City Year receives $2.5 million grant from the New York Life Foundation.

Grant funds City Year’s after-school middle school program.

 

NEW YORK, June 16, 2015—City Year, an education-focused nonprofit organization that helps students to stay in school and on track to graduation, announced today that it will standardize and scale its After-School middle school program with the support of a three-year $2.5 million grant from the New York Life Foundation.

“We are grateful and proud to welcome New York Life as City Year’s newest national partner,” said Michael Brown, City Year CEO and co-founder. “With help from this partnership, we can scale up our innovative after-school program to impact as many as 150,000 middle school students, providing kids with academic support and skill-building enrichment activities.”

“City Year’s mission and the New York Life Foundation’s focus are clearly aligned. We see the need to do more to keep middle school students in school and on track to graduate,” said Marlyn Torres, senior program officer at the Foundation. “We invested in City Year because they have a successful track record of helping students improve their attendance, behavior, and course performance—all of which are proven indicators of a student’s likelihood to graduate from high school.”

In 26 cities across the country, City Year strategically partners with school districts and community leaders to raise achievement in the lowest performing schools. Targeting the high schools with the lowest graduation rates and their feeder elementary and middle schools, City Year establishes a continuum of programs for students as they matriculate through elementary school, middle school, and the 9th grade, ensuring that struggling students receive the personalized support they need to graduate prepared for college and a career.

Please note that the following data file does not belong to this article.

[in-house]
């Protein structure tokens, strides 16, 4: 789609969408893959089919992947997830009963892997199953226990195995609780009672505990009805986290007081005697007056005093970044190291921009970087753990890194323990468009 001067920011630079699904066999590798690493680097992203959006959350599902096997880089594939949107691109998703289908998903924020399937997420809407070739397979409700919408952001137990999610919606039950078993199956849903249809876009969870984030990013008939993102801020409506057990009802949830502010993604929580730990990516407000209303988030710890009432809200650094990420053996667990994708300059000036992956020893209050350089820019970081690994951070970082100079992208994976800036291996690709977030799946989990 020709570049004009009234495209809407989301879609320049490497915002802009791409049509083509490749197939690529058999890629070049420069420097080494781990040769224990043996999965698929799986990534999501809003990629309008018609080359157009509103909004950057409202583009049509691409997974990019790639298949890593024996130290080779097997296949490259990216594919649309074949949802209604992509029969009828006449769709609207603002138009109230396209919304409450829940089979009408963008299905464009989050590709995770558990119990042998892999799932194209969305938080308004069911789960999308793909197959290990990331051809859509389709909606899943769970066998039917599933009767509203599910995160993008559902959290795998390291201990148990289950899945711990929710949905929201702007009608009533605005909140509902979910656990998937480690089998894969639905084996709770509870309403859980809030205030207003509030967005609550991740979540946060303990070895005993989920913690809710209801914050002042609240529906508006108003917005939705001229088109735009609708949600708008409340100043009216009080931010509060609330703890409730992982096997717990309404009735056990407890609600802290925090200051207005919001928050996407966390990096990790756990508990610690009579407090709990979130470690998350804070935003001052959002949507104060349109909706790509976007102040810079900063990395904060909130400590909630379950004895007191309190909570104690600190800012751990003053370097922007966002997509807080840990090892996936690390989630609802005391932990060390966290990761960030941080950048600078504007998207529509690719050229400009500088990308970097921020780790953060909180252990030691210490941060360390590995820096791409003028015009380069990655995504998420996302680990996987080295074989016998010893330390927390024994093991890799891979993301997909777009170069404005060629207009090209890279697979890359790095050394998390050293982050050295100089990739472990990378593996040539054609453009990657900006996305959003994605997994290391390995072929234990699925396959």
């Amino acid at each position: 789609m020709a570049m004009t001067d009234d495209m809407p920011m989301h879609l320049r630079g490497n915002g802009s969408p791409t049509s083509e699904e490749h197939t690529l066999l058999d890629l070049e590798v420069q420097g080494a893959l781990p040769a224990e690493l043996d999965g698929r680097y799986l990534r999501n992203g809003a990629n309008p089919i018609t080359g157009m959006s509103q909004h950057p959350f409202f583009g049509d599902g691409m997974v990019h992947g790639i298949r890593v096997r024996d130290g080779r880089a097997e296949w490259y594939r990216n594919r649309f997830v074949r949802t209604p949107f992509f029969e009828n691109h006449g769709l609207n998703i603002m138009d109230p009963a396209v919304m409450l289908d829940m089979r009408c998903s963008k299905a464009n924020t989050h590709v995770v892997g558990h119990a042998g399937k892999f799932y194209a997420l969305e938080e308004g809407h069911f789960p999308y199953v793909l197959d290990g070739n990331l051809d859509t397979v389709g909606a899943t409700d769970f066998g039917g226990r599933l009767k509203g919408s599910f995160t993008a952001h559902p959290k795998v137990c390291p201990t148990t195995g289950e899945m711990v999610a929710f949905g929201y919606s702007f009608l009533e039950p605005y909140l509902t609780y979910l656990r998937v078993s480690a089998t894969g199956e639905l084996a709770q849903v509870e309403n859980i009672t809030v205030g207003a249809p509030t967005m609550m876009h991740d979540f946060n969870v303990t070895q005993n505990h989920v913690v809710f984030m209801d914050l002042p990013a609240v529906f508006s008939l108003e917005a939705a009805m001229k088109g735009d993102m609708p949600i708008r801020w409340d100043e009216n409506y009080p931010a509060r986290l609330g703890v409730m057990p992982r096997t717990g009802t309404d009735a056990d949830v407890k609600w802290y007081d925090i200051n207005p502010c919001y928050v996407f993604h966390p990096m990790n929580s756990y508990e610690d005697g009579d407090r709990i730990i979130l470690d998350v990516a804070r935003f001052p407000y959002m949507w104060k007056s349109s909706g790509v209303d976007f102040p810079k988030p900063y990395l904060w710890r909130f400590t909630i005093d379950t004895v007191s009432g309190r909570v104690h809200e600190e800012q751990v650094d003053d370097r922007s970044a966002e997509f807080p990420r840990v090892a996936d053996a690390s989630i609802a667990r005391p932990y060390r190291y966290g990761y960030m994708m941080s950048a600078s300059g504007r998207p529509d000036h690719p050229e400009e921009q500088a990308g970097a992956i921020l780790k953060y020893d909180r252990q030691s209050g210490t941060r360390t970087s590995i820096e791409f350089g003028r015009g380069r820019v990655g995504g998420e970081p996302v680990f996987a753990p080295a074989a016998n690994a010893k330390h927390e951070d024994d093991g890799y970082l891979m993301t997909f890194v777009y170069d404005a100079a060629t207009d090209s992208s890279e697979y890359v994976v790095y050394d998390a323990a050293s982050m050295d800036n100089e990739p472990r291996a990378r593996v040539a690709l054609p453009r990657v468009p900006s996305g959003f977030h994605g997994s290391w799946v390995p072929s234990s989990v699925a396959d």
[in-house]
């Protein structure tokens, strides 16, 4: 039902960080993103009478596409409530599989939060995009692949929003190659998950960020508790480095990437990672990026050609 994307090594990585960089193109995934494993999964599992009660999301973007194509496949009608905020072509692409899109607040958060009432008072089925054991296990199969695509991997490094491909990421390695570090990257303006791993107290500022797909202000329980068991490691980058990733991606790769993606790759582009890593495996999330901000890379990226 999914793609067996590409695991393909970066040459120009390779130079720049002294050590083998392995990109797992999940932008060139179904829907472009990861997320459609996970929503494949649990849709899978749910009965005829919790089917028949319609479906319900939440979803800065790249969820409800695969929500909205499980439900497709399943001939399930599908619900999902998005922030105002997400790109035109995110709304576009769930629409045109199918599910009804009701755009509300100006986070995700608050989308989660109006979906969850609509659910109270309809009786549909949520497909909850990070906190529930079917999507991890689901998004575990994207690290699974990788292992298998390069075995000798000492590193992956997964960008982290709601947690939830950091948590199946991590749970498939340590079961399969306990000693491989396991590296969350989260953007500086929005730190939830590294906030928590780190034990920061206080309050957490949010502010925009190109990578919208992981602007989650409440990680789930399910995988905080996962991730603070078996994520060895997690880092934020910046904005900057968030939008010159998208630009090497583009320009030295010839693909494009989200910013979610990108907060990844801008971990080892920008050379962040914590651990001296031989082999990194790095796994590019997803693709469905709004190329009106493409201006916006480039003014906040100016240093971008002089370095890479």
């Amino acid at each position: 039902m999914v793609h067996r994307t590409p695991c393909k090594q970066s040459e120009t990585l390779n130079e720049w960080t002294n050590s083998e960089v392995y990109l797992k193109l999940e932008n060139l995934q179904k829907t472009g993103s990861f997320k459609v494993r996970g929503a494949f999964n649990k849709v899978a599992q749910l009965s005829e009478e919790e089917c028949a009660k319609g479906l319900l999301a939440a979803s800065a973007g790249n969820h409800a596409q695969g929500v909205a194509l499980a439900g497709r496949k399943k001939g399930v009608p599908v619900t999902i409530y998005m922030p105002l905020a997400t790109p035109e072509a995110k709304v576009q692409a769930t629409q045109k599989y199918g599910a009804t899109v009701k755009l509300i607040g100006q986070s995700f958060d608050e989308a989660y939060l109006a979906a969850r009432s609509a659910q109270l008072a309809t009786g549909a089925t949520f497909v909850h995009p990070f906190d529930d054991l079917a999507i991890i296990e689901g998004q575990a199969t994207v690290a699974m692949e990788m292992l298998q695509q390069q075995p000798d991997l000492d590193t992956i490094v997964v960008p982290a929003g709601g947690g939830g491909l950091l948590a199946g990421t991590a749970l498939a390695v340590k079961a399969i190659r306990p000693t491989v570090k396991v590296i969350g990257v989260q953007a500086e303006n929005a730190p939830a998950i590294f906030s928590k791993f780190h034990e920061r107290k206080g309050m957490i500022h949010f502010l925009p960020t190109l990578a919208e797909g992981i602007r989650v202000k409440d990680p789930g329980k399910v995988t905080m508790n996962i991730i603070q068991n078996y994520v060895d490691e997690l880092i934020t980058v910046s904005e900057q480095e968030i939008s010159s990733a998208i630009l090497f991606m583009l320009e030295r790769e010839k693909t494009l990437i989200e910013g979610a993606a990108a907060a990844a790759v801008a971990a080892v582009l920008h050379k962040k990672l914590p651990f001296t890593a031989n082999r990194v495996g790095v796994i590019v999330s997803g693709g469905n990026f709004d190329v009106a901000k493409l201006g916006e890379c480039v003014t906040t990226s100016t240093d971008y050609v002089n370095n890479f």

City Year does this by leveraging national service—uniting young people of all backgrounds for a year of full-time service, providing them with the training needed and deploying them in partnership with teachers and school staff to add human capital to meet the scale of student need.

During the school day, corps members serve as tutors and mentors to students identified as needing extra help, providing a range of services such as classroom support, targeted tutoring in English and math, attendance support and behavior coaching. In City Year middle school after-school programs, corps members are able to extend these services by providing a safe and structured after-school environment in which students can continue to build their academic skills and engage in activities that promote positive youth development.

City Year, with New York Life Foundation input, will select up to 24 schools over the course of the three-year grant. In these communities with diverse populations, City Year will update and strengthen its after-school curriculum, provide staff training, and pilot the enhanced after-school program before the full launch of the program. The partnership will result in an after-school program that has the potential to impact an estimated 150,000 middle school students at full scale.


About City Year

City Year is dedicated to helping students and schools succeed. City Year partners with public schools in 26 urban, high-poverty communities across the U.S. Diverse teams of City Year AmeriCorps members serve full-time in high-poverty urban schools, providing high-impact student, classroom, and school-wide support to help students stay in school and on track to graduate from high school, ready for college and career success. A proud member of the AmeriCorps national service network, City Year is made possible by support from the Corporation for National and Community Service, school district partnerships, and private philanthropy from corporations, foundations and individuals. Learn more at www.cityyear.org.


About the New York Life Foundation

Inspired by New York Life’s tradition of service and humanity, the New York Life Foundation has, since its founding in 1979, provided $200 million in charitable contributions to national and local nonprofit organizations. The Foundation supports programs that benefit young people, particularly in the areas of educational enhancement and childhood bereavement. The Foundation also encourages and facilitates the community involvement of employees, agents, and retirees of New York Life through its Volunteers for Good program. To learn more, please visit www.newyorklifefoundation.org.

Talk it through with an expert.

We're here to help.

get started
Further Reading